Snakebites are on the rise in India, why are we neglecting it
New Delhi, June 20: Snakebite, which is a neglected public health concern, causes nearly 50,000 deaths in India every year. It is one of the neglected diseases that leads to significant mortality and mortality in India, but received little attention from the government.
Four snake varieties - Indian Cobra, Russel's viper, saw-scaled viper and Indian common krait are mostly responsible for most snakebite deaths. The currently available anti-venoms are effective for treating people bitten by these snakes.
Mitigation of snake bites and also ensuring the co-existence of snakes and people is a major challenge which is not taken in an efficient and all-encompassing manner across the country.
How big is the problem?
According to the World Health Organization (WHO), around five million snake bites occur each year, although venom is only injected in just over half of cases.
From blindness to amputations, hundreds of thousands of people are left with permanent disability after being attacked by snakes. The WHO describes such cases as among the most neglected tropical diseases.
Poor, rural populations are at particular risk from snake bites, as they often lack access to antidotes or may turn to traditional treatments in the absence of modern medical facilities.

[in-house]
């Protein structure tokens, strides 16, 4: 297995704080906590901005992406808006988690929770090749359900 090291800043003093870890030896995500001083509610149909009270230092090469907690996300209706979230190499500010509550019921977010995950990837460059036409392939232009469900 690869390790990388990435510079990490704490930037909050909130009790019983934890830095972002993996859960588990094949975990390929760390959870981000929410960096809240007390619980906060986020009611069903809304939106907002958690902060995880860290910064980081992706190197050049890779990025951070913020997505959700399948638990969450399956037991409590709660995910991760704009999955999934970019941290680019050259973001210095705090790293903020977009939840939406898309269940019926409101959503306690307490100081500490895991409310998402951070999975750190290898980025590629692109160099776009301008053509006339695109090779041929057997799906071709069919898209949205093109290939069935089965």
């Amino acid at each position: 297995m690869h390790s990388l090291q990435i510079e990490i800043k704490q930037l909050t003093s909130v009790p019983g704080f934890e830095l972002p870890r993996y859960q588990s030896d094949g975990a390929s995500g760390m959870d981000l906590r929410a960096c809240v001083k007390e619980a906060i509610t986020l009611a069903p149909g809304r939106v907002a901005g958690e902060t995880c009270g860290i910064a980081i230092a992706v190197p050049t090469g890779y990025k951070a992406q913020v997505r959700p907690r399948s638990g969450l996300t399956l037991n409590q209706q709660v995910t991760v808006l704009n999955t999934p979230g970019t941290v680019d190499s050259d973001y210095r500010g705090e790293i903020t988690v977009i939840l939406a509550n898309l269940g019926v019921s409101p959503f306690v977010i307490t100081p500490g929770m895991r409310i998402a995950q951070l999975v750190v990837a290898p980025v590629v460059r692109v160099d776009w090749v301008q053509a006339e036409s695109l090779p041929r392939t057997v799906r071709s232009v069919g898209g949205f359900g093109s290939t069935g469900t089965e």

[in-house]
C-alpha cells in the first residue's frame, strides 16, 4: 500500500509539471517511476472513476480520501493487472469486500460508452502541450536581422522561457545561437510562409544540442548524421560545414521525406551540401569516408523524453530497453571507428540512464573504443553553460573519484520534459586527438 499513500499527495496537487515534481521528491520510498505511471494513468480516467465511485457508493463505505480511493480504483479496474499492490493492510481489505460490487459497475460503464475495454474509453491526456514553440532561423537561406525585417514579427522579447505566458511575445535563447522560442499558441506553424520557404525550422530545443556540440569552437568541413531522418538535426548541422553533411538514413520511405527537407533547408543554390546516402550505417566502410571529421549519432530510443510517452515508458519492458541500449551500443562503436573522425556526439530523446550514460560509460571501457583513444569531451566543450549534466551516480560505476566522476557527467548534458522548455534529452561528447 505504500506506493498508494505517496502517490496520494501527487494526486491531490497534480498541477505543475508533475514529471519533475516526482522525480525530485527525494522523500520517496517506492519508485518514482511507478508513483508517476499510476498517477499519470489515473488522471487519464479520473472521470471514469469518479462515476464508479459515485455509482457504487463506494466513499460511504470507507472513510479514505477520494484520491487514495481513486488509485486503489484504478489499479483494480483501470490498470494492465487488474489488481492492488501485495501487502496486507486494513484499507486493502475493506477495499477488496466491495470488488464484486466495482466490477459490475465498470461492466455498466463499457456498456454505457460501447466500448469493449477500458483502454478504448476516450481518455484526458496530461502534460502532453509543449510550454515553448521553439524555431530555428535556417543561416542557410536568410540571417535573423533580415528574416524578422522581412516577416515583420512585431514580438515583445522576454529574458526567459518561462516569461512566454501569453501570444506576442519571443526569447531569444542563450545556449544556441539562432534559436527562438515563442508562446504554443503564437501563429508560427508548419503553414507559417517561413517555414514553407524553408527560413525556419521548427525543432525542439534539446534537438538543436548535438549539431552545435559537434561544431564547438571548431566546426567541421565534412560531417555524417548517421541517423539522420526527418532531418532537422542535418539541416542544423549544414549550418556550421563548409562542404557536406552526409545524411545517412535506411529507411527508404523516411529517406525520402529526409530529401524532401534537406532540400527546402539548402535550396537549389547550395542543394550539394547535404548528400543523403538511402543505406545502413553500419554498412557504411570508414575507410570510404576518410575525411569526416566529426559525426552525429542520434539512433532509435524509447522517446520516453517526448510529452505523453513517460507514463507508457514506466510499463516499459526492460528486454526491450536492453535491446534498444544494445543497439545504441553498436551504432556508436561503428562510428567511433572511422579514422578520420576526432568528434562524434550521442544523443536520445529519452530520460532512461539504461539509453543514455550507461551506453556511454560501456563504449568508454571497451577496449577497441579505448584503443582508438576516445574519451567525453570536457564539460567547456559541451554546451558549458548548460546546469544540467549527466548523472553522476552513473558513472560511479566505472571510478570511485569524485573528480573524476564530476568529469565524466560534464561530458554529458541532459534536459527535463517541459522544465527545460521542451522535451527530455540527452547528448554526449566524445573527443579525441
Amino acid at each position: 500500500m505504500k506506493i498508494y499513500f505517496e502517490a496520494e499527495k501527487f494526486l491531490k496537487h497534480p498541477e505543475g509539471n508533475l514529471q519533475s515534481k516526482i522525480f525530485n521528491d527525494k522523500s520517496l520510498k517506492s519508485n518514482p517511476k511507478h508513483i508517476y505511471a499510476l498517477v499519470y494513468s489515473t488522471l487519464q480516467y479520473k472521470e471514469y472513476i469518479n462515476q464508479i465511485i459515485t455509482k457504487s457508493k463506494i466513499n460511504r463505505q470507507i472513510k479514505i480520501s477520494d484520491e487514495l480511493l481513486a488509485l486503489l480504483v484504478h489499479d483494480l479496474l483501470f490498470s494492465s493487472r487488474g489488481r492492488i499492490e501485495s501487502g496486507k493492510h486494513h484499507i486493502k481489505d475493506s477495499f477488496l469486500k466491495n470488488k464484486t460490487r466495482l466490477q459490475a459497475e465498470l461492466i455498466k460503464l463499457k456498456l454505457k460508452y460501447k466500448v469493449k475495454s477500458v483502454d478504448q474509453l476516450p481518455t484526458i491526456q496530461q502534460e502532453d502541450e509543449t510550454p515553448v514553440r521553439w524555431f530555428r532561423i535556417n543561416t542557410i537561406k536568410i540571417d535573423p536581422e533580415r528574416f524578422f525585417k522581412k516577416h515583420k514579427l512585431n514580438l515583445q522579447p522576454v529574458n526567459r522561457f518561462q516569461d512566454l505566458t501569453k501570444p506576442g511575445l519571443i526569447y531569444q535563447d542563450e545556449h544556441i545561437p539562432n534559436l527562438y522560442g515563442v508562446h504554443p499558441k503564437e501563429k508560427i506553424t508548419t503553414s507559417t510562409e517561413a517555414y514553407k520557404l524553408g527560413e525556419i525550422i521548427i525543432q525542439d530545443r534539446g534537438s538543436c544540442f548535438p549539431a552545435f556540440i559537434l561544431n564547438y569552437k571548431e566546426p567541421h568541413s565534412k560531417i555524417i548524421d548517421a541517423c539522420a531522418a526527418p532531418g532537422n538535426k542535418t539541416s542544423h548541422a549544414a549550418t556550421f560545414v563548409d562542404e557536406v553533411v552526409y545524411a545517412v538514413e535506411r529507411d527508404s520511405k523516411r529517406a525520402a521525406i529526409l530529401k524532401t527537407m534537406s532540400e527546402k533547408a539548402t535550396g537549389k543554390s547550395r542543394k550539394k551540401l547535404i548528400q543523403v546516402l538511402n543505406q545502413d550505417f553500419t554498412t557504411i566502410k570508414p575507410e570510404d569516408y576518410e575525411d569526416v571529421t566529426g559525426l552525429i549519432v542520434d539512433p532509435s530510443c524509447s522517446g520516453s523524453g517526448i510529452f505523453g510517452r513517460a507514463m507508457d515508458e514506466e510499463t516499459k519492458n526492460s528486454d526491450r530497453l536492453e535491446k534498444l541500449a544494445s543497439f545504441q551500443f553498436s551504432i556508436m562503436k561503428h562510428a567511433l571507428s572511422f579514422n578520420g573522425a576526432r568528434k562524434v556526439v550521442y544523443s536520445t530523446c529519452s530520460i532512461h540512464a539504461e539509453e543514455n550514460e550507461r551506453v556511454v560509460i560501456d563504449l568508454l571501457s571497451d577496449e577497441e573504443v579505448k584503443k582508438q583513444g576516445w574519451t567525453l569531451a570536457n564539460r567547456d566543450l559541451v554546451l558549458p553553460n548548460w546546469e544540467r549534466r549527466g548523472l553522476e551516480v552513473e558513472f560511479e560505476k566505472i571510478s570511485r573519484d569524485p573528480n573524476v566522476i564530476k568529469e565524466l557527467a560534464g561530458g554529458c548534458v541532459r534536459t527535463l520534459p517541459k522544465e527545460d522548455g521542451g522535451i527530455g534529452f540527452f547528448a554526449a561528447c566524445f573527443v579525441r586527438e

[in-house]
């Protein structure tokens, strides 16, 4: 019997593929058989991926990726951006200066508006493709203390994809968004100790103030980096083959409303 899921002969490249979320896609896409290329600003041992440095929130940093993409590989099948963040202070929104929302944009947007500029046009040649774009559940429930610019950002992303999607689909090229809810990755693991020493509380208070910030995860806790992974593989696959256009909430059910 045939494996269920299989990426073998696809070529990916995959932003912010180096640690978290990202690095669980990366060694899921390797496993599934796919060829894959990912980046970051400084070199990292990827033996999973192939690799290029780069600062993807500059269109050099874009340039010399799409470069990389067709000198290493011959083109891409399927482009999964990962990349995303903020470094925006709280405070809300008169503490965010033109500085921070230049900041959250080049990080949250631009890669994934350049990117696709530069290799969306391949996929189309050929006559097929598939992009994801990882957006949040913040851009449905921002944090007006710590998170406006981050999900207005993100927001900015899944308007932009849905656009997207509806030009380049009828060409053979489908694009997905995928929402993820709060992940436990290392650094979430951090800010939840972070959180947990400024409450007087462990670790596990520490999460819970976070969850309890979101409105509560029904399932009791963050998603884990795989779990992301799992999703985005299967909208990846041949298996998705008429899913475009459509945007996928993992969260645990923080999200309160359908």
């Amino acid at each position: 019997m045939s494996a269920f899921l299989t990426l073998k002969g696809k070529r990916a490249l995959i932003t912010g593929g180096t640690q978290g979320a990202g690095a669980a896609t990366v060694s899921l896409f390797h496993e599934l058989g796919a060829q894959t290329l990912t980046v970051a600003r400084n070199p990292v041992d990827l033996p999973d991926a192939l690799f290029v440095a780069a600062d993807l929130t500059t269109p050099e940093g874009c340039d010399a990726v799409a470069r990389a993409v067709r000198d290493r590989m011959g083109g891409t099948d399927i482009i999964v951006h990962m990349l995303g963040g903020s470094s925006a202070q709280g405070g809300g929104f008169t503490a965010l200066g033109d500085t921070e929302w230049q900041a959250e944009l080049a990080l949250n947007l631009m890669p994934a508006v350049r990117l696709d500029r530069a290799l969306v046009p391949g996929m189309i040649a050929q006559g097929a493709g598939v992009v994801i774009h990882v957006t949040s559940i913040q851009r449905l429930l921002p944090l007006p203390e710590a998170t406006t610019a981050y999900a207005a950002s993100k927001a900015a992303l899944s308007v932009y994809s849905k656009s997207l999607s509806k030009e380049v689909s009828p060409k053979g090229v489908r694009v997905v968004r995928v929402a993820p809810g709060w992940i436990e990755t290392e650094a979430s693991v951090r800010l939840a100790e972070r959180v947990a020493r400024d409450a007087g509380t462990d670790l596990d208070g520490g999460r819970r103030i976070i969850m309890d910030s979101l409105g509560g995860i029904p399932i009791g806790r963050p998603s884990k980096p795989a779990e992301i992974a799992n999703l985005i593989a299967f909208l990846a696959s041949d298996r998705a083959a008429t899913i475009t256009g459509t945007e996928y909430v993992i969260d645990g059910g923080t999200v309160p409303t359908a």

Inadequate treatment is a key factor behind such a high death toll. Snakebite management is not given enough focus in the medical curriculum and health workers in remote areas are reluctant to treat snakebite cases as they are afraid of managing anti- -venom associated adverse reactions.
Many of the worst affected countries do not have their own facilities for producing antivenoms, which must be quickly administered to prevent or halt the damage caused by toxins.
India neglects snake bites despite 50,000 deaths
India is considered to be the global capital of deaths caused by snake bite. The World Health Organisation (WHO) has finally recognised it as a neglected tropical disease only in 2017, after dropping it as one in 2013, due to the efforts of various civil societies.
The poorest and the marginalised in the affected regions are the ones who bear the brunt of morbidity and mortality due to snakebites.People rush to local 'faith healers' for snake bites and these healers administer unscientific procedure by chanting mantras and beating the area of the bite with neem leaves.
Doctors at primary health centres in India are replaced every 6-12 months and have poor knowledge about, and experience in, management of snake bites. Many victims die on the journey to big, city-based hospitals.
This means that any intervention regarding snakebites needs to focus on strengthening the primary healthcare structures.
According to Wellcome, the world has less than half of the anti-venom it needs. And the anti-venom that is available in some places can often be ineffective because it isn't adapted to local species; anti-venoms have been developed for only about 60% of the world's venomous snakes.
This problem is particularly acute in Africa, where up to 90% of anti-venom is thought to be ineffective. This can make people distrustful, so they turn to local healers instead of hospitals.